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Line integral over a Vector Field

  1. Jun 11, 2013 #1
    1. The problem statement, all variables and given/known data

    Given a vector field

    [itex] F(x,y,z) = (yz + 3x^{2})\hat{i} + xz\hat{j} + xy\hat{k}[/itex]

    Calculate the line integral

    [itex]∫_{A}^{B}F\bullet dl[/itex]

    where A = (0,1,3) and B = (1,2,2)

    2. Relevant equations

    Right, first of all, what is dl ? I've gone over all my course notes and don't see dl anywhere. I managed to find on this site that dl = (dx, dy, dz). Is that the case?

    If so, my attempt at the solution is

    [itex]∫_{A}^{B}(yz + 3x^{2})dx + xzdy + xydz[/itex]

    Now what? I'm not really sure how to set the intervals from those 2 points in space. Am I supposed to do something like

    [itex]∫_{0}^{1}(yz + 3x^{2})dx + ∫_{1}^{2}xzdx +∫_{3}^{2}xydz[/itex] ?

    Thanks for any assistance.
     
  2. jcsd
  3. Jun 11, 2013 #2

    Dick

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    Science Advisor
    Homework Helper

    No, dl isn't equal to (dx,dy,dz) in general. dl depends on the path you are integrating along. They didn't give you a path. Any idea why not?
     
  4. Jun 11, 2013 #3
    Here is the whole question

    http://imgur.com/KGI28pJ

    http://imgur.com/KGI28pJ
     
  5. Jun 11, 2013 #4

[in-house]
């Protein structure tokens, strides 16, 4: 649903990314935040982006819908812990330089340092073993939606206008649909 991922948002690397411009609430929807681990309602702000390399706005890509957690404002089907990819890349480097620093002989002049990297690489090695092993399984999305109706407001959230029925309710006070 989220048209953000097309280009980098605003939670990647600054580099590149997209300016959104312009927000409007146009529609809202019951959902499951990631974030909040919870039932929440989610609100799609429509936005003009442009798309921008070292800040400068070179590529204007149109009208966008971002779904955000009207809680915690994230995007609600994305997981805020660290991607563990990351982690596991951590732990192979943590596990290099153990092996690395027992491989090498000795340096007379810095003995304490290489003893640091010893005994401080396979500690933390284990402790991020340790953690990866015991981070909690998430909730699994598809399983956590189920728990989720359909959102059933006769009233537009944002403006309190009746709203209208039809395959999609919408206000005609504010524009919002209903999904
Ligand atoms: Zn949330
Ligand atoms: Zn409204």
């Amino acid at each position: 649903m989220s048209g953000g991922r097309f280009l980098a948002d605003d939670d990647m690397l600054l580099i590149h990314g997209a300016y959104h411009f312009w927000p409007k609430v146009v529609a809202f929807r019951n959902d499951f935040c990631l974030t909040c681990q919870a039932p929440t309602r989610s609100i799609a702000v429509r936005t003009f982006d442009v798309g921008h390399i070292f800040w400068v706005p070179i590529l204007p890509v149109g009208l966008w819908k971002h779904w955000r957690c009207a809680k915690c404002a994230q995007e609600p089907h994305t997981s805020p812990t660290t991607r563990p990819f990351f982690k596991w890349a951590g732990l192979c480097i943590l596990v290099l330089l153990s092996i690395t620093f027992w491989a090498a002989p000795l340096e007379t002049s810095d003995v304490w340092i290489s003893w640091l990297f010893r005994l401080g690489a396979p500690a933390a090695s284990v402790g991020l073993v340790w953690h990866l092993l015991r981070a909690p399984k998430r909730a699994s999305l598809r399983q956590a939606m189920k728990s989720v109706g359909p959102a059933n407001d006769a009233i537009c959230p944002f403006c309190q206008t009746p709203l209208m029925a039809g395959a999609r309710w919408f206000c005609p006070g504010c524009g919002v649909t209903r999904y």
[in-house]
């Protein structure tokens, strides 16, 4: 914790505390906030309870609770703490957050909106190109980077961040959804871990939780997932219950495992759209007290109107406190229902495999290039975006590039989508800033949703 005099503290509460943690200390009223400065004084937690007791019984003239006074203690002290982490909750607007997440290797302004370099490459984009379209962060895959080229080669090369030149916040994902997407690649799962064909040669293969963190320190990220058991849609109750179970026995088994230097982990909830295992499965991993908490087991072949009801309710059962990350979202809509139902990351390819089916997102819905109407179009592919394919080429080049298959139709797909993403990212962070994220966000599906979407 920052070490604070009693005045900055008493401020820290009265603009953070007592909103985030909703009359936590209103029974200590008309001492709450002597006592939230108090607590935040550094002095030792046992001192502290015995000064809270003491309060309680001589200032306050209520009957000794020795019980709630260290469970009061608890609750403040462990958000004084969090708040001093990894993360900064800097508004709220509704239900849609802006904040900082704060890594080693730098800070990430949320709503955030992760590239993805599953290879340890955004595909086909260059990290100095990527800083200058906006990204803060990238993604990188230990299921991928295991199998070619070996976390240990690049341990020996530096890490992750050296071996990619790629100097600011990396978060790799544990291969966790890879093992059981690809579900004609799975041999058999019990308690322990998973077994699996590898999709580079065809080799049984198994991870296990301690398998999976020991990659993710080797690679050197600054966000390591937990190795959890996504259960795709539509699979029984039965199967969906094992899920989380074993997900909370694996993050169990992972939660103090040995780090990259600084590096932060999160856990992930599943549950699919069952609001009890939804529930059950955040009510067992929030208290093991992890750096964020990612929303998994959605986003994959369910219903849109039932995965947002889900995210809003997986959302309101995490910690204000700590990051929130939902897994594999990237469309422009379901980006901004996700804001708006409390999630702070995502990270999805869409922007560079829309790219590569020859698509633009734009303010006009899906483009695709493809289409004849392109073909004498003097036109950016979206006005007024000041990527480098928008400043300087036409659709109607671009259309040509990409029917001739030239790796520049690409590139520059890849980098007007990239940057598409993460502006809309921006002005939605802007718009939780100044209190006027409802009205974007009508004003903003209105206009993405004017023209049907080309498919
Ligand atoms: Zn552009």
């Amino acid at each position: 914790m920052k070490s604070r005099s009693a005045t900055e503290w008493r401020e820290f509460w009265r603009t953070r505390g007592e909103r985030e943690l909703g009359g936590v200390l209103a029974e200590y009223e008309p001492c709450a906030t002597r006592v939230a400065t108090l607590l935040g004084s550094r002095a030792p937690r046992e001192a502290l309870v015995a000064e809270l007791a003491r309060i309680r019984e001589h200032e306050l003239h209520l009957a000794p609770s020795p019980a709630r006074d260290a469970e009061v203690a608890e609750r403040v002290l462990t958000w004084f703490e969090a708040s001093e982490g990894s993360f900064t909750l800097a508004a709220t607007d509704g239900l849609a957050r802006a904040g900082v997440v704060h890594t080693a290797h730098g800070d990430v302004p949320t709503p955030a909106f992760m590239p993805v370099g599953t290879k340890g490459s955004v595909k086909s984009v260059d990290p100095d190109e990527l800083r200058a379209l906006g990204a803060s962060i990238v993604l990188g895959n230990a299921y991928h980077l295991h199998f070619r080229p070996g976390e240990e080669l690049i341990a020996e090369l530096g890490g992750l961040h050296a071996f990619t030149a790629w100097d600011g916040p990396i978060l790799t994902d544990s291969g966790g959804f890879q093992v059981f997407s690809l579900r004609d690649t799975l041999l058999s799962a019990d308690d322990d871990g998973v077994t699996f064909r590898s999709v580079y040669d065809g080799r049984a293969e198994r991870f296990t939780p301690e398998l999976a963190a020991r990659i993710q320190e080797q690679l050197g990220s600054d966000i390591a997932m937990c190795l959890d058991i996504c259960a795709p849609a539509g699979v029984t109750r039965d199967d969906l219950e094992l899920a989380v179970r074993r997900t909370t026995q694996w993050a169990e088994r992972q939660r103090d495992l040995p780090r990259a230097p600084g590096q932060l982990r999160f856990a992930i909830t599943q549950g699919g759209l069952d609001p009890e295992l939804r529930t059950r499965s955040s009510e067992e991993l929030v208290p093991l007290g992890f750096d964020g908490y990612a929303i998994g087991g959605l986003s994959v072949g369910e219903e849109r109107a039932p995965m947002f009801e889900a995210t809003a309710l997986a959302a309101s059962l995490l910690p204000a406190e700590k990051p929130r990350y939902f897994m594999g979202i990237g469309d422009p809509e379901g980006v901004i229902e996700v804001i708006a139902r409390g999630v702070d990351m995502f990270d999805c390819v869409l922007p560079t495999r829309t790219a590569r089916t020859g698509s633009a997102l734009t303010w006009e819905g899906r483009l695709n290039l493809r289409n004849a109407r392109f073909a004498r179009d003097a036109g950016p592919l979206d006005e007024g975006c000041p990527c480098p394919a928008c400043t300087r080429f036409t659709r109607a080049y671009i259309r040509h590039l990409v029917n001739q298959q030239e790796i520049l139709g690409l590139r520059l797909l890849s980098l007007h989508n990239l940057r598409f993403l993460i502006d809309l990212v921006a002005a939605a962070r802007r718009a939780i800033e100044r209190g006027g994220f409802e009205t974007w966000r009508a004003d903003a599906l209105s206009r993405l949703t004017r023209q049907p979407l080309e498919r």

Last edited by a moderator: May 6, 2017
  6. Jun 11, 2013 #5
    Sure. But I don't understand what dl is in this question. How does one determine dl and also what are the limits of integration..? What I find confusing is distinguishing between what dl, ds, and dr all mean in various contexts. Such as

    [itex]∫_{C}F.ds[/itex]

    [itex]∫^{B}_{A}F.dl[/itex]

    and

    [itex]∫_{C}F.dr[/itex]

    what are the differences between all these...?
     
  7. Jun 11, 2013 #6

    CAF123

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    Gold Member

    You get ##\vec{dl}## from the parametrisation of your path. So what path are you going to take? Why do you think the question has not specified a path?
     
  8. Jun 11, 2013 #7
  9. Jun 11, 2013 #8

    CAF123

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    Gold Member

    Yes, that's right, but what justifies using the straight line parametrisation?
     
  10. Jun 11, 2013 #9
    Is that because it's a conservative field and calculations are therefore path independent?
     
  11. Jun 11, 2013 #10

    CAF123

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    Gold Member

    Exactly.
     
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